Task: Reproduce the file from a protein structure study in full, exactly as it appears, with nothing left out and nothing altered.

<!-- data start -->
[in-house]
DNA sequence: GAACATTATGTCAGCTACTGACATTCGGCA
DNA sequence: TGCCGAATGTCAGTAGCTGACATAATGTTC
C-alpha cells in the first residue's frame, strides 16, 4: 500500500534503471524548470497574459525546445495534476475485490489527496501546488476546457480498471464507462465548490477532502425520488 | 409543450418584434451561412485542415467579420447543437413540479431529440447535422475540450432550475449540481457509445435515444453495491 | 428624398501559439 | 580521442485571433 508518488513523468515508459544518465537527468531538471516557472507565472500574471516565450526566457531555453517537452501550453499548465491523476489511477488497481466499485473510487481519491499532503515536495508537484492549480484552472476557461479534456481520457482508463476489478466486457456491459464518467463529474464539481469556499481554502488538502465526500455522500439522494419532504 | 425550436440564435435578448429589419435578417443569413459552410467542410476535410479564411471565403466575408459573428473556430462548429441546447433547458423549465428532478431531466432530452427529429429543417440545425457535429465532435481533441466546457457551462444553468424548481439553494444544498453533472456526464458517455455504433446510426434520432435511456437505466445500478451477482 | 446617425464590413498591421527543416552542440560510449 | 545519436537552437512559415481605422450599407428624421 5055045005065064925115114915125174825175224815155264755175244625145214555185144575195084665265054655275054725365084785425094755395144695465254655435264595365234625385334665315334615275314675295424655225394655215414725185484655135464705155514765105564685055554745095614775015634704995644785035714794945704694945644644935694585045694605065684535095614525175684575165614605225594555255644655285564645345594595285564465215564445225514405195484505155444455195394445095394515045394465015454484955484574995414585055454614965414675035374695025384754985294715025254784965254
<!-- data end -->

[in-house]
DNA sequence: GAACATTATGTCAGCTACTGACATTCGGCA
DNA sequence: TGCCGAATGTCAGTAGCTGACATAATGTTC
C-alpha cells in the first residue's frame, strides 16, 4: 500500500534503471524548470497574459525546445495534476475485490489527496501546488476546457480498471464507462465548490477532502425520488 | 409543450418584434451561412485542415467579420447543437413540479431529440447535422475540450432550475449540481457509445435515444453495491 | 428624398501559439 | 580521442485571433 508518488513523468515508459544518465537527468531538471516557472507565472500574471516565450526566457531555453517537452501550453499548465491523476489511477488497481466499485473510487481519491499532503515536495508537484492549480484552472476557461479534456481520457482508463476489478466486457456491459464518467463529474464539481469556499481554502488538502465526500455522500439522494419532504 | 425550436440564435435578448429589419435578417443569413459552410467542410476535410479564411471565403466575408459573428473556430462548429441546447433547458423549465428532478431531466432530452427529429429543417440545425457535429465532435481533441466546457457551462444553468424548481439553494444544498453533472456526464458517455455504433446510426434520432435511456437505466445500478451477482 | 446617425464590413498591421527543416552542440560510449 | 545519436537552437512559415481605422450599407428624421 5055045005065064925115114915125174825175224815155264755175244625145214555185144575195084665265054655275054725365084785425094755395144695465254655435264595365234625385334665315334615275314675295424655225394655215414725185484655135464705155514765105564685055554745095614775015634704995644785035714794945704694945644644935694585045694605065684535095614525175684575165614605225594555255644655285564645345594595285564465215564445225514405195484505155444455195394445095394515045394465015454484955484574995414585055454614965414675035374695025384754985294715025254784965254